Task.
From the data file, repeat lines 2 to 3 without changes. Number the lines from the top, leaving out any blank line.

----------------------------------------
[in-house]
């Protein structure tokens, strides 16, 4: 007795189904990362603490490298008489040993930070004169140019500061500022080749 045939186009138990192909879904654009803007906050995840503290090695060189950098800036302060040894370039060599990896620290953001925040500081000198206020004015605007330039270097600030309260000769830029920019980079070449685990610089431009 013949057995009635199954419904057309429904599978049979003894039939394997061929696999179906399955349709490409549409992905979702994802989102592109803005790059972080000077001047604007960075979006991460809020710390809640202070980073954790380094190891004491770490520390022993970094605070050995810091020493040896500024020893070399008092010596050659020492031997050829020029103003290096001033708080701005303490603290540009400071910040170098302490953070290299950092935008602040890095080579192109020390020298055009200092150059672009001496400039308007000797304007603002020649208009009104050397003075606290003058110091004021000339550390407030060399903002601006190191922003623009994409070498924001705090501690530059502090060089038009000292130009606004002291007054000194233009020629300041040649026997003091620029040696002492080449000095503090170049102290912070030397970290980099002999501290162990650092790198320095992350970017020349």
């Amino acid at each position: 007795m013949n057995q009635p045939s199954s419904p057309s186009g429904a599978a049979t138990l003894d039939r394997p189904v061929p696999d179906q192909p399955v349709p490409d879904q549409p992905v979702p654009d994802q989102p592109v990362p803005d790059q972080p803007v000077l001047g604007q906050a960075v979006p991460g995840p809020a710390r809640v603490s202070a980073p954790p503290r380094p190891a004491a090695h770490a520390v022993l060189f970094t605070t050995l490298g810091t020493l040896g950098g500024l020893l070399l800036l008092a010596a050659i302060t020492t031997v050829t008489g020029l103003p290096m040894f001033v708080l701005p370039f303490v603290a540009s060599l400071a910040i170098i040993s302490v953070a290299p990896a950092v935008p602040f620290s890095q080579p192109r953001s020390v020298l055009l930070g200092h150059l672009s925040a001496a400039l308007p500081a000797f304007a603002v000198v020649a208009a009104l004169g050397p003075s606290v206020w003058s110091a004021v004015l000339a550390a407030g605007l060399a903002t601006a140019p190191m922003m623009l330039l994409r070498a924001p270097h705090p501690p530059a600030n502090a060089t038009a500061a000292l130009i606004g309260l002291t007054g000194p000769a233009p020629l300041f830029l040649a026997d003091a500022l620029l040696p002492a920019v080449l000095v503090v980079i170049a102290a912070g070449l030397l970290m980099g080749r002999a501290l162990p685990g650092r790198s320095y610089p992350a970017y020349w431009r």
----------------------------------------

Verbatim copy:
């Protein structure tokens, strides 16, 4: 007795189904990362603490490298008489040993930070004169140019500061500022080749 045939186009138990192909879904654009803007906050995840503290090695060189950098800036302060040894370039060599990896620290953001925040500081000198206020004015605007330039270097600030309260000769830029920019980079070449685990610089431009 013949057995009635199954419904057309429904599978049979003894039939394997061929696999179906399955349709490409549409992905979702994802989102592109803005790059972080000077001047604007960075979006991460809020710390809640202070980073954790380094190891004491770490520390022993970094605070050995810091020493040896500024020893070399008092010596050659020492031997050829020029103003290096001033708080701005303490603290540009400071910040170098302490953070290299950092935008602040890095080579192109020390020298055009200092150059672009001496400039308007000797304007603002020649208009009104050397003075606290003058110091004021000339550390407030060399903002601006190191922003623009994409070498924001705090501690530059502090060089038009000292130009606004002291007054000194233009020629300041040649026997003091620029040696002492080449000095503090170049102290912070030397970290980099002999501290162990650092790198320095992350970017020349």
């Amino acid at each position: 007795m013949n057995q009635p045939s199954s419904p057309s186009g429904a599978a049979t138990l003894d039939r394997p189904v061929p696999d179906q192909p399955v349709p490409d879904q549409p992905v979702p654009d994802q989102p592109v990362p803005d790059q972080p803007v000077l001047g604007q906050a960075v979006p991460g995840p809020a710390r809640v603490s202070a980073p954790p503290r380094p190891a004491a090695h770490a520390v022993l060189f970094t605070t050995l490298g810091t020493l040896g950098g500024l020893l070399l800036l008092a010596a050659i302060t020492t031997v050829t008489g020029l103003p290096m040894f001033v708080l701005p370039f303490v603290a540009s060599l400071a910040i170098i040993s302490v953070a290299p990896a950092v935008p602040f620290s890095q080579p192109r953001s020390v020298l055009l930070g200092h150059l672009s925040a001496a400039l308007p500081a000797f304007a603002v000198v020649a208009a009104l004169g050397p003075s606290v206020w003058s110091a004021v004015l000339a550390a407030g605007l060399a903002t601006a140019p190191m922003m623009l330039l994409r070498a924001p270097h705090p501690p530059a600030n502090a060089t038009a500061a000292l130009i606004g309260l002291t007054g000194p000769a233009p020629l300041f830029l040649a026997d003091a500022l620029l040696p002492a920019v080449l000095v503090v980079i170049a102290a912070g070449l030397l970290m980099g080749r002999a501290l162990p685990g650092r790198s320095y610089p992350a970017y020349w431009r």